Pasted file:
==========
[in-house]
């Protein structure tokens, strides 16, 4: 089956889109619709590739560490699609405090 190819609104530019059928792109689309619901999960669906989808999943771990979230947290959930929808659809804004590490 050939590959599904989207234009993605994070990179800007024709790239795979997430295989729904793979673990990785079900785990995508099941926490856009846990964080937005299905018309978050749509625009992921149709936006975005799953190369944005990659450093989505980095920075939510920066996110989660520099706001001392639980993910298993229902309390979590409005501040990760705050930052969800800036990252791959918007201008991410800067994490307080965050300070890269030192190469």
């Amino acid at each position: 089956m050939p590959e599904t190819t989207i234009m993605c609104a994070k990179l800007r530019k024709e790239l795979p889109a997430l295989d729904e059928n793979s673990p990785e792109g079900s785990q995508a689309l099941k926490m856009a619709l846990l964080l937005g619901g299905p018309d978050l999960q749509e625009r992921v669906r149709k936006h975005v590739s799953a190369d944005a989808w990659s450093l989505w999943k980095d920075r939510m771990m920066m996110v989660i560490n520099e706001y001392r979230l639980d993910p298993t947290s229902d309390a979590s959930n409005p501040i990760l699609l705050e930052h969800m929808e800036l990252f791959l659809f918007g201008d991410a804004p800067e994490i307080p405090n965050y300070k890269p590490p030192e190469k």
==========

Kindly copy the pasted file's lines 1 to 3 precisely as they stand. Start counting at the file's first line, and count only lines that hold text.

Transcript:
[in-house]
């Protein structure tokens, strides 16, 4: 089956889109619709590739560490699609405090 190819609104530019059928792109689309619901999960669906989808999943771990979230947290959930929808659809804004590490 050939590959599904989207234009993605994070990179800007024709790239795979997430295989729904793979673990990785079900785990995508099941926490856009846990964080937005299905018309978050749509625009992921149709936006975005799953190369944005990659450093989505980095920075939510920066996110989660520099706001001392639980993910298993229902309390979590409005501040990760705050930052969800800036990252791959918007201008991410800067994490307080965050300070890269030192190469």
């Amino acid at each position: 089956m050939p590959e599904t190819t989207i234009m993605c609104a994070k990179l800007r530019k024709e790239l795979p889109a997430l295989d729904e059928n793979s673990p990785e792109g079900s785990q995508a689309l099941k926490m856009a619709l846990l964080l937005g619901g299905p018309d978050l999960q749509e625009r992921v669906r149709k936006h975005v590739s799953a190369d944005a989808w990659s450093l989505w999943k980095d920075r939510m771990m920066m996110v989660i560490n520099e706001y001392r979230l639980d993910p298993t947290s229902d309390a979590s959930n409005p501040i990760l699609l705050e930052h969800m929808e800036l990252f791959l659809f918007g201008d991410a804004p800067e994490i307080p405090n965050y300070k890269p590490p030192e190469k």